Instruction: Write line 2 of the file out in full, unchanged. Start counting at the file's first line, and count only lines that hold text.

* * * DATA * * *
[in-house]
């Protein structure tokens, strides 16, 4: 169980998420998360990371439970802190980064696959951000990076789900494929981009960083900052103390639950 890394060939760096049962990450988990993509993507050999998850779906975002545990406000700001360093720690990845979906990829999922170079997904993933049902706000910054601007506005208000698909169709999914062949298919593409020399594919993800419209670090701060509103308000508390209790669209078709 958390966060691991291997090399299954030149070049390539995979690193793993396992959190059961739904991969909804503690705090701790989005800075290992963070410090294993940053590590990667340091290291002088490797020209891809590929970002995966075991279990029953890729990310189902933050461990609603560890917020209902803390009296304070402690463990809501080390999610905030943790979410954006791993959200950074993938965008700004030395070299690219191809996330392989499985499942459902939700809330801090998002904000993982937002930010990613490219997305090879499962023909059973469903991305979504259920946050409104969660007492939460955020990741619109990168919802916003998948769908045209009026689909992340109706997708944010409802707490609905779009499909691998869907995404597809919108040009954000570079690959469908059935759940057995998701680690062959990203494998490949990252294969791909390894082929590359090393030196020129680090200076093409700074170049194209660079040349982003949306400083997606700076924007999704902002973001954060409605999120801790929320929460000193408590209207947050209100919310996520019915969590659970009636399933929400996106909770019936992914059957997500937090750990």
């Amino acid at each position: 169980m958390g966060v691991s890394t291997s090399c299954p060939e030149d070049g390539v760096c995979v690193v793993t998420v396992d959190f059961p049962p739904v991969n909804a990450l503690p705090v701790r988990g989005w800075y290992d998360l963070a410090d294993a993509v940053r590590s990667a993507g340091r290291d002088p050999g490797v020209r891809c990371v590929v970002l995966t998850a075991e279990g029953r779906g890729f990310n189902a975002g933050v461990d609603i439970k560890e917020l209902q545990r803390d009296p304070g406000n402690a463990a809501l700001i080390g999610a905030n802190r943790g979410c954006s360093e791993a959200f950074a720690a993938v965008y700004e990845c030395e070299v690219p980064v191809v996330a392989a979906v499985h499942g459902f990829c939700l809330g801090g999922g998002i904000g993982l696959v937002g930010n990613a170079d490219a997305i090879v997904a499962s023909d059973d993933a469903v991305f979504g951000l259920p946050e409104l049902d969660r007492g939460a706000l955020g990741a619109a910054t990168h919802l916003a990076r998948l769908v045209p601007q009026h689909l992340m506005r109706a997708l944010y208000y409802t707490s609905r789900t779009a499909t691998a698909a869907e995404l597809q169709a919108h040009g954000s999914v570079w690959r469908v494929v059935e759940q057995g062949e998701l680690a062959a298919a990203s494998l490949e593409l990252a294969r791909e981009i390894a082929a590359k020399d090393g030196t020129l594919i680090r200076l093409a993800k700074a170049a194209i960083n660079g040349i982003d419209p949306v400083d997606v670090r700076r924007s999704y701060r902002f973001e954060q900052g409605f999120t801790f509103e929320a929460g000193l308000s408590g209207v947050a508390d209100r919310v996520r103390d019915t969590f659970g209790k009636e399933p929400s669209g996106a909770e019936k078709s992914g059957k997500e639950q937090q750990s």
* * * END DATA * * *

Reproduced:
């Protein structure tokens, strides 16, 4: 169980998420998360990371439970802190980064696959951000990076789900494929981009960083900052103390639950 890394060939760096049962990450988990993509993507050999998850779906975002545990406000700001360093720690990845979906990829999922170079997904993933049902706000910054601007506005208000698909169709999914062949298919593409020399594919993800419209670090701060509103308000508390209790669209078709 958390966060691991291997090399299954030149070049390539995979690193793993396992959190059961739904991969909804503690705090701790989005800075290992963070410090294993940053590590990667340091290291002088490797020209891809590929970002995966075991279990029953890729990310189902933050461990609603560890917020209902803390009296304070402690463990809501080390999610905030943790979410954006791993959200950074993938965008700004030395070299690219191809996330392989499985499942459902939700809330801090998002904000993982937002930010990613490219997305090879499962023909059973469903991305979504259920946050409104969660007492939460955020990741619109990168919802916003998948769908045209009026689909992340109706997708944010409802707490609905779009499909691998869907995404597809919108040009954000570079690959469908059935759940057995998701680690062959990203494998490949990252294969791909390894082929590359090393030196020129680090200076093409700074170049194209660079040349982003949306400083997606700076924007999704902002973001954060409605999120801790929320929460000193408590209207947050209100919310996520019915969590659970009636399933929400996106909770019936992914059957997500937090750990």